The New York Times has a great story about police officer John Nevandro, who has been patrolling the boardwalk at Coney Island in Brooklyn for 21 years. When he started walking the beachside beat, he had to chase off perverts looking to glance up women's skirts from below the boardwalk. Now he knows the boardwalk so well that he can tell which sections need repair from the sound planks make as he rolls over them in his NYPD golf cart.
Nevandro worked four summers on a seasonal patrol beat before transferring to Brooklyn's 60th Precinct full time in 1989. That was 25 years after the Drifters recorded "Under the Boardwalk", which immortalized the idea of lovers seeking some privacy in the shade by the shore, something Nevandro himself admits to doing in his Brooklyn youth. In 1994 the Army Corps of Engineers pumped tons of sand onto the beach, raising it to almost the height of the boardwalk itself. The lack of head room deterred casual visitors, and in turn encouraged homeless people to turn the shoreline shelter into their home. The city installed a fence to block access, but Nevandro says this has created its own problems with the infrastructure of the boardwalk itself, as sand drifts accumulate.
“You have sand right up to the boards, and it’s holding that moisture to the boards,” Mr. Maher said. “It certainly helps to speed up the deterioration of the boards because moisture’s not good for wood.”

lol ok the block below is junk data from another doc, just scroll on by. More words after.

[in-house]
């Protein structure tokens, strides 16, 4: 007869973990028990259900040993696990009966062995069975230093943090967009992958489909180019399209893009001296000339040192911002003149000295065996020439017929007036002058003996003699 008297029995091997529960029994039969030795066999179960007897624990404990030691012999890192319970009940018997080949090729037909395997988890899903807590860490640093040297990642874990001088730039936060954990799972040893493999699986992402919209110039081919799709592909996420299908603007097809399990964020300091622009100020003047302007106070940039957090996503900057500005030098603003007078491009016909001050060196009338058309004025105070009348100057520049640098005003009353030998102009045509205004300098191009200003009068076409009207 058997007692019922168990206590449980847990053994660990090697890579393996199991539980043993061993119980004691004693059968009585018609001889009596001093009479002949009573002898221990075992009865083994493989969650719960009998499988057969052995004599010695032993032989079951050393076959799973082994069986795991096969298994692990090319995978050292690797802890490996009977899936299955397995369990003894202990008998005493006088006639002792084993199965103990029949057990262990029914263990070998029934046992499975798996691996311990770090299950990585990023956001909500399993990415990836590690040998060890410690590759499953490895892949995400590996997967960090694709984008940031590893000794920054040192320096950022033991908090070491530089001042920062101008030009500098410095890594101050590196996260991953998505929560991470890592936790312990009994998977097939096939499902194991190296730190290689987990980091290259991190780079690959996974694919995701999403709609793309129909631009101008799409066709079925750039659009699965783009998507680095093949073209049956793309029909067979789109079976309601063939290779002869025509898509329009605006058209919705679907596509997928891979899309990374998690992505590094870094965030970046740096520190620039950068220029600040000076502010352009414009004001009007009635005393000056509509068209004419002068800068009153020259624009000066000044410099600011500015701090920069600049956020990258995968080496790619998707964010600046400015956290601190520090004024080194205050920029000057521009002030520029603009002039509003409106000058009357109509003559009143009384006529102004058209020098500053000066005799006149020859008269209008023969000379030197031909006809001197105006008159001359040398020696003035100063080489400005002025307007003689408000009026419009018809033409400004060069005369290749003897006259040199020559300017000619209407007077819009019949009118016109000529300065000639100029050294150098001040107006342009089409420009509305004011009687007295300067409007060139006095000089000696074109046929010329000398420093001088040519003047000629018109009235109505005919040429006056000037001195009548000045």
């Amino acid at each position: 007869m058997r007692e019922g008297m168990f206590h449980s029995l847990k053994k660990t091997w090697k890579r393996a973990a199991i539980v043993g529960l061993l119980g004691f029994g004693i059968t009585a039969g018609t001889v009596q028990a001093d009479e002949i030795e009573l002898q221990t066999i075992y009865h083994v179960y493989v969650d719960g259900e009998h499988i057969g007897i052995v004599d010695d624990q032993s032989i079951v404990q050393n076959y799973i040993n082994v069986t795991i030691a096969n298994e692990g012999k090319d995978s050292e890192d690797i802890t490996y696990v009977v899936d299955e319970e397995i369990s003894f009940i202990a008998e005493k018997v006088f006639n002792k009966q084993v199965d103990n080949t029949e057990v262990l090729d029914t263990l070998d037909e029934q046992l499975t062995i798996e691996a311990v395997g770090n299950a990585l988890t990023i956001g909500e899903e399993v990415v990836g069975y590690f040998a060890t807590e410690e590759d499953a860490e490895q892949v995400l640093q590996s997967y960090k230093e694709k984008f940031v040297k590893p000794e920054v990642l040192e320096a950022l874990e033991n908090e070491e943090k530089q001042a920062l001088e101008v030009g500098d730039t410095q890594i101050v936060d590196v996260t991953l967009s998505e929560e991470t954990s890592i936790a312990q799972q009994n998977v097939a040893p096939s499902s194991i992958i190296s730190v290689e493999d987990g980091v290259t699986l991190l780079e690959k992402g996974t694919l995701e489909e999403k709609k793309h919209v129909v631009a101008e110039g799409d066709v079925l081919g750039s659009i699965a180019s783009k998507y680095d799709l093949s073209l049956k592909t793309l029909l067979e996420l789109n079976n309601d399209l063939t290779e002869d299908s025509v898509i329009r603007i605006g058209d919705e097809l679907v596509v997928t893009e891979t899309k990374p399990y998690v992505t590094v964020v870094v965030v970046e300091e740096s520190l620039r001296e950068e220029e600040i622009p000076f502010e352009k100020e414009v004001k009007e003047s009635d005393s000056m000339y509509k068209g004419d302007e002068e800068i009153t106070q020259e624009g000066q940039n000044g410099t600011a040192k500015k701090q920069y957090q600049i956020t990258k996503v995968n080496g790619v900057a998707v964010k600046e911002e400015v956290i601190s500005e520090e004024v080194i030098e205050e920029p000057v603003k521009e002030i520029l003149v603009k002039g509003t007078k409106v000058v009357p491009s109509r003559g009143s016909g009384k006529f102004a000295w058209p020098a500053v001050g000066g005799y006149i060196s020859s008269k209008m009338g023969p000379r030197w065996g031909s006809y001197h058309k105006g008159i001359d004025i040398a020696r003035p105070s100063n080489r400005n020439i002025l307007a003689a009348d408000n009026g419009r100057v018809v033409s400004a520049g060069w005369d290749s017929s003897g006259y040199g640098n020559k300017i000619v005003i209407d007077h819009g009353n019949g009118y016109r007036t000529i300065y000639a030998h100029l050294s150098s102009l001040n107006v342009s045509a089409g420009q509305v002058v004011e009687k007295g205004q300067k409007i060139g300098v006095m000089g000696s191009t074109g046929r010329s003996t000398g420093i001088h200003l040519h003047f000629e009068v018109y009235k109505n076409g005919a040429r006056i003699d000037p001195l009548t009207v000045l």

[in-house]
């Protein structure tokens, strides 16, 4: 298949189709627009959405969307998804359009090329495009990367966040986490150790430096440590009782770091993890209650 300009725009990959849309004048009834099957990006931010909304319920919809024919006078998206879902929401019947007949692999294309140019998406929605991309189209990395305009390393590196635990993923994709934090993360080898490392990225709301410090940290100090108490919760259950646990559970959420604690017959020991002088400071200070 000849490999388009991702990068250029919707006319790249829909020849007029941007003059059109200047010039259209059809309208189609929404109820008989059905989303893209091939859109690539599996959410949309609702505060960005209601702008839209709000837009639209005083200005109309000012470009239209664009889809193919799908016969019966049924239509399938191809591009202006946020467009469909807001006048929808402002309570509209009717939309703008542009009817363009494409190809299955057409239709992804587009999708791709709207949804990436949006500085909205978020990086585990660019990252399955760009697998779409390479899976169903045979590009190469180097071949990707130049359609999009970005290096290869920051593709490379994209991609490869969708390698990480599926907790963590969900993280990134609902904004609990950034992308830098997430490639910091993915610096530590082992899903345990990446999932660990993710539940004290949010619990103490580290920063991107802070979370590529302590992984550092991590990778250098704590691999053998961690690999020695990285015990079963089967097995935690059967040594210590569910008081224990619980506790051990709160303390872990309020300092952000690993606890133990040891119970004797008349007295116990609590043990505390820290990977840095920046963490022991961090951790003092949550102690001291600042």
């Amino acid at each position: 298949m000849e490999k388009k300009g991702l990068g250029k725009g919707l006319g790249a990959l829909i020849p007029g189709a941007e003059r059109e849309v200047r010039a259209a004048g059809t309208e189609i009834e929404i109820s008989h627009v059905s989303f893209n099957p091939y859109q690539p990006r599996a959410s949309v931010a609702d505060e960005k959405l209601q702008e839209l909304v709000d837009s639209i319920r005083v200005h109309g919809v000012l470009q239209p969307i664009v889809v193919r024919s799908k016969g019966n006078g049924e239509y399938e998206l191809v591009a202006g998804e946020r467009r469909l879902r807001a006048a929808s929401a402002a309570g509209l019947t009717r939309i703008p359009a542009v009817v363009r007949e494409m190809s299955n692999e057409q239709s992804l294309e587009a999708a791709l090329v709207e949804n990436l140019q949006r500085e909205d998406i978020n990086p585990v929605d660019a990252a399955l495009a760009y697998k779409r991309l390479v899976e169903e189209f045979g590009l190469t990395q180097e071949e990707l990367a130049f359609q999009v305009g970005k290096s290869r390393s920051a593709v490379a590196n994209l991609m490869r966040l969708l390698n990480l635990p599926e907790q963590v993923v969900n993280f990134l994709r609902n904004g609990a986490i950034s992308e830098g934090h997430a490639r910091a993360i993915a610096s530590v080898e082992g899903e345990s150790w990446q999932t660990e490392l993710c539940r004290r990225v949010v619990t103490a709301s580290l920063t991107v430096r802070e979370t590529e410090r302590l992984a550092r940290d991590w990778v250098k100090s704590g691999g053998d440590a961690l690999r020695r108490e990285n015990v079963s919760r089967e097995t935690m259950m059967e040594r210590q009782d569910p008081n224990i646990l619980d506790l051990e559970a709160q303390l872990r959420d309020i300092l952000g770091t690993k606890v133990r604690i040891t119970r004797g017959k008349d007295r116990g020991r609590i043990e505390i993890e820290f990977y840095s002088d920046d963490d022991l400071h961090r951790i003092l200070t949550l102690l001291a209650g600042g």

Nails pop up and wood splinters and bows. Repair begets repair. Replacing a board on the boardwalk is more complicated than it sounds, when the new wood is too hard to nail through, and the wood supporting the board is too rotten to support a new screw.
Although Nevandro is well known to denizens of the Coney Island community, he has never been a big fan of the rides themselves. It wasn't until ten years ago, when hearing that their co-worker had never been on the Cyclone, that a quartet of cops dragged Nevandro onto the wooden roller coaster. He swears he will never repeat the experience.
The veteran was on patrol when Joey Chestnut brought the Mustard Belt back to the U.S. by winning the 4th of July Nathan's hot dog eating championship. And he was talking to workers at Astroland when a call came across his radio later that day that someone had shot himself in front of a lifeguard. The man said "Call the police," just before shooting himself in the face on the crowded holiday beach. Officer John Nevandro answered the call. We recommend reading the full piece in the Times.
(Photo by Oscar Hidalgo for The New York Times)